On this day in history, just a mere 59 years ago, the first direct dial transcontinental telephone call was made in the US. About 100 years before that, the telegraph was starting to spread across the US and across the Atlantic with much fanfare. However, some weren’t convinced of the value of this new form of electronic communication. Henry David Thoreau just couldn’t see the business value, saying in 1854:
We are in great haste to construct a magnetic telegraph from Maine to Texas, but Maine and Texas, it may be, have nothing important to communicate. . . . We are eager to tunnel under the Atlantic . . . ; but perchance the first news that will leak through the broad, flapping American ear will be that the Princess Adelaide has the whooping cough.
Yikes – sounds like he was describing social networks!
Of course, it actually did turn out that a lot of what Maine and Texas did have to say was drivel and that there was a lot of wasted telegraph bandwidth going to breathless reports about Lindsay Lohan’s rehab Princess Adelaide’s whooping cough.
But, that connectivity enabled a lot of people to be more productive, or at the very least feel more productive. You can just imagine back then the first response was to block the telegraph to prevent people from getting distracted from their jobs, but of course the loss of productivity due to distraction was much lower than the productivity gains of connectivity. Of course, the telegraph was a private network with nothing but Morse code keys attached at either end – attacks weren’t an issue back in the day. But as always connectivity won out.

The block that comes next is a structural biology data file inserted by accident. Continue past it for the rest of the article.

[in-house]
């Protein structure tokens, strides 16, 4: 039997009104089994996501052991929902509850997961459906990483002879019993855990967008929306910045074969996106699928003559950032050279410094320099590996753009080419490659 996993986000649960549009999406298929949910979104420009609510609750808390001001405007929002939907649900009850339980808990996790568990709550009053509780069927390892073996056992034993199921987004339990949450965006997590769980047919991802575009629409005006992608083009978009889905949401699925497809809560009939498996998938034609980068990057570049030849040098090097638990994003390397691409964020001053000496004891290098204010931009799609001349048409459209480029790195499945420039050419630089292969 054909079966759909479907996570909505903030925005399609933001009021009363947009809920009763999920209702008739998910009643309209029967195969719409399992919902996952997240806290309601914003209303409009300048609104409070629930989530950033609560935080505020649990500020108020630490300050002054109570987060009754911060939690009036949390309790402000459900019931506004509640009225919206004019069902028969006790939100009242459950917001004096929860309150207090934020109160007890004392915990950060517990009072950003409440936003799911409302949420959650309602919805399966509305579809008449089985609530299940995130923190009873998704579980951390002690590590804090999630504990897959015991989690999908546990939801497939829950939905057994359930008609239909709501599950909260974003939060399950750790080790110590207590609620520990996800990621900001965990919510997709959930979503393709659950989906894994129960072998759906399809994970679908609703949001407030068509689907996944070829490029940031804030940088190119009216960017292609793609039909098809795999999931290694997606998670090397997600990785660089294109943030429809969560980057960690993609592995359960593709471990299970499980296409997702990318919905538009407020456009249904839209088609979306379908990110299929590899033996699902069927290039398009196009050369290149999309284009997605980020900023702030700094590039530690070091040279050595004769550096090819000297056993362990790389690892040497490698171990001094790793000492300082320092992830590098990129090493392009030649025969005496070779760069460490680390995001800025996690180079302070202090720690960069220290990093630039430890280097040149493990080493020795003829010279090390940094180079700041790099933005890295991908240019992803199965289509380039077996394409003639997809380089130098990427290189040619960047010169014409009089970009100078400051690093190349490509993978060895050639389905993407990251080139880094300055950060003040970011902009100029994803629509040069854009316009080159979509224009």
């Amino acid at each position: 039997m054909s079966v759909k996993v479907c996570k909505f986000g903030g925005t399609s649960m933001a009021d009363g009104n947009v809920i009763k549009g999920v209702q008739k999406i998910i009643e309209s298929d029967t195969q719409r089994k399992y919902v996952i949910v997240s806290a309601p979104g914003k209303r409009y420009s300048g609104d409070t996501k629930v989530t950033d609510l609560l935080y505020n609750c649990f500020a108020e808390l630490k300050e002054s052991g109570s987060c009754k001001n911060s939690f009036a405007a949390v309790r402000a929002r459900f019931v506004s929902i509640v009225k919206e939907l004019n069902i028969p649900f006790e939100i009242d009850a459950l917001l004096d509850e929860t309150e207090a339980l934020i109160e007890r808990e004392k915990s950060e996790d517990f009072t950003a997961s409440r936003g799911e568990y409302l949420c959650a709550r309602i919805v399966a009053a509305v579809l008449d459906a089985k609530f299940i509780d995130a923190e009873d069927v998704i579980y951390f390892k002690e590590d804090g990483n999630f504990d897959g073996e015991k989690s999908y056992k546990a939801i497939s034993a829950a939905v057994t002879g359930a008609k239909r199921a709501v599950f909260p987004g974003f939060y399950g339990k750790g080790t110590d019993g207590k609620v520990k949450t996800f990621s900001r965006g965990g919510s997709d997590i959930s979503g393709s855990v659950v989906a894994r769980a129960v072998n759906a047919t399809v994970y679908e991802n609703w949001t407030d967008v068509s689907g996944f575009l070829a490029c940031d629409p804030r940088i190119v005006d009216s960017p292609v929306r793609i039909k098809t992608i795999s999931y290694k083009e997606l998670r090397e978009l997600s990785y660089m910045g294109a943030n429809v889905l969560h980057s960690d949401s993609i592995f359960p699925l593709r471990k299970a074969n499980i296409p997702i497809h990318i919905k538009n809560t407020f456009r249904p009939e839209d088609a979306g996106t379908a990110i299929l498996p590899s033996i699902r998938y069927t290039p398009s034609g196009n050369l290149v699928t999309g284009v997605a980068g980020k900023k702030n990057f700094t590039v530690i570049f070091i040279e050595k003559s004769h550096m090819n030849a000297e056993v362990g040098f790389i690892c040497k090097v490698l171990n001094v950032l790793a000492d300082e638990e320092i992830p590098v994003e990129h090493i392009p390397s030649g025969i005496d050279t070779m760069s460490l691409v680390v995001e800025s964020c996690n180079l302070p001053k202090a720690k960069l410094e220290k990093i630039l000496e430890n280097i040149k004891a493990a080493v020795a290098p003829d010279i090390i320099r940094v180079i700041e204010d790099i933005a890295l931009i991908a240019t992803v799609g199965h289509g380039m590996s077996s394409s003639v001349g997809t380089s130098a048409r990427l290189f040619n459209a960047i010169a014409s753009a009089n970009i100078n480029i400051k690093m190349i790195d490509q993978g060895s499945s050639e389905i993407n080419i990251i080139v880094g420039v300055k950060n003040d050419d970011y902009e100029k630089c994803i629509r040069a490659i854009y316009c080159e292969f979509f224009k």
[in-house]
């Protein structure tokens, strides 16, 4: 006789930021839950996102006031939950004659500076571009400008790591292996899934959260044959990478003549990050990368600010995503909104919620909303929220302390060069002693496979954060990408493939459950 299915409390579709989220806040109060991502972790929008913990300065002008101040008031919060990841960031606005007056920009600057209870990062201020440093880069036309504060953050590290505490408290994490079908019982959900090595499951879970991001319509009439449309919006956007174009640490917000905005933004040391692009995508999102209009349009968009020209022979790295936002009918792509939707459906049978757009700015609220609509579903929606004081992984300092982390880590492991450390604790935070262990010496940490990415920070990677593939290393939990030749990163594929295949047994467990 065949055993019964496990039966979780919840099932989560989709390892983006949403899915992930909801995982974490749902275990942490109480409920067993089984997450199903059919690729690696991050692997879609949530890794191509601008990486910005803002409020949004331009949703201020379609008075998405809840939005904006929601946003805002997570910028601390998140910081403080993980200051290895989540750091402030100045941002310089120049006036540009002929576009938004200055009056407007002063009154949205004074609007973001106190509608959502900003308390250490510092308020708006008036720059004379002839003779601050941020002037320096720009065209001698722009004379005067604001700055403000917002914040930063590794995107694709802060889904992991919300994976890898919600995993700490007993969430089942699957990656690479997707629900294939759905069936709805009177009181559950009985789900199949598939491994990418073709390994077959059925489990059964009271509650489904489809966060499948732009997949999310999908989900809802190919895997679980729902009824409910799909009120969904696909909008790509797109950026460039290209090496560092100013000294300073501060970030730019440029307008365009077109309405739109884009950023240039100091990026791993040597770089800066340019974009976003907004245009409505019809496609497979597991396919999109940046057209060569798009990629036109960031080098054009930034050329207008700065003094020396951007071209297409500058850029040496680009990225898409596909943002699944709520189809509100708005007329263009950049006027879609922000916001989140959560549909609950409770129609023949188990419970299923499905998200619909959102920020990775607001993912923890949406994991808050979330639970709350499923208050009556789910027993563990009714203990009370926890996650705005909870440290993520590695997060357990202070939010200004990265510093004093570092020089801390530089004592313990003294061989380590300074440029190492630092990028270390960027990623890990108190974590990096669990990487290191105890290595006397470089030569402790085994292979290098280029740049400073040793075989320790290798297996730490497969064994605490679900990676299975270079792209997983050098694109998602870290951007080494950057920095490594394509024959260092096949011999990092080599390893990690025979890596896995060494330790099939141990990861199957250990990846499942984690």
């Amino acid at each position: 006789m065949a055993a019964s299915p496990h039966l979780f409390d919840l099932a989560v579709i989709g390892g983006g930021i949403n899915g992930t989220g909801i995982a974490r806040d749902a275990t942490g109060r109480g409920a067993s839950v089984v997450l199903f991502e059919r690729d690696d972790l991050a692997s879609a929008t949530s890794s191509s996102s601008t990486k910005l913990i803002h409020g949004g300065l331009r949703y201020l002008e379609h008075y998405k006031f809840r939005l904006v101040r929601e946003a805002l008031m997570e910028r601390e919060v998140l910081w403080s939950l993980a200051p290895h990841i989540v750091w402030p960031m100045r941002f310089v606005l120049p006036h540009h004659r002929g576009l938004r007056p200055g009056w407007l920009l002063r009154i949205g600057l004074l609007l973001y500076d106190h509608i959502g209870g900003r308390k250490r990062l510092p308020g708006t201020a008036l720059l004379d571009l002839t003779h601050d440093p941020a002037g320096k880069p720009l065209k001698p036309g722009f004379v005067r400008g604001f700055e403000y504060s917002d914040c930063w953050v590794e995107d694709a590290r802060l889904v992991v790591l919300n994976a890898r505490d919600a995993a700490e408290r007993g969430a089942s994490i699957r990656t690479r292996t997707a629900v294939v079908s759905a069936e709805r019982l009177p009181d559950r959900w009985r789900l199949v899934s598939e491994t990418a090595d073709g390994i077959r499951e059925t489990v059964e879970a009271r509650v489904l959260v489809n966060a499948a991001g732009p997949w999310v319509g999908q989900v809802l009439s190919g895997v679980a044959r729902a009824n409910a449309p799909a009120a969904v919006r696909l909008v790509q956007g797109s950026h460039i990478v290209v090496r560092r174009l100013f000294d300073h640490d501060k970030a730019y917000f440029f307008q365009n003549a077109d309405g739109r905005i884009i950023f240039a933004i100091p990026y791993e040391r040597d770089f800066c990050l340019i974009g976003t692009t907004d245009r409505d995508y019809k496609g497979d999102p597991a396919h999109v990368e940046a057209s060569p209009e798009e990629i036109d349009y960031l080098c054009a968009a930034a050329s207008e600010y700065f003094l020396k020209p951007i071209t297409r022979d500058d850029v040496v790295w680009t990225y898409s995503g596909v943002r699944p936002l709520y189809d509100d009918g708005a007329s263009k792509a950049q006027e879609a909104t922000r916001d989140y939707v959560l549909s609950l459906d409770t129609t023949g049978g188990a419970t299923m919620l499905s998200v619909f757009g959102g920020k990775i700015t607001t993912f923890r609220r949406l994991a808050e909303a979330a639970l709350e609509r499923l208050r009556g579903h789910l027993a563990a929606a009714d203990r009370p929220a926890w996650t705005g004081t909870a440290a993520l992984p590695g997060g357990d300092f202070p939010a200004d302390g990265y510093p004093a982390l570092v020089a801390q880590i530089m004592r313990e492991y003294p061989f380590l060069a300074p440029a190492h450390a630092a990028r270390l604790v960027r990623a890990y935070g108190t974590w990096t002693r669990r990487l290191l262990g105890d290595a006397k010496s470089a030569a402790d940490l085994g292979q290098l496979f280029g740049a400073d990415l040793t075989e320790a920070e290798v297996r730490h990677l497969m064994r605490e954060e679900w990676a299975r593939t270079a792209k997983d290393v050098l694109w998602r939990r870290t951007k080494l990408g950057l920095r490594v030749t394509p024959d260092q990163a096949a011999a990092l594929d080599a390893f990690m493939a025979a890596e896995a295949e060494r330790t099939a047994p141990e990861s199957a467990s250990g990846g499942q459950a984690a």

Same thing going on in security today – next generation firewalls and secure web gateways are way less about blocking and way more about securely enabling connectivity of people and applications – applications like social networking, where according to her wall, Princess Adelaide is apparently back in rehab.
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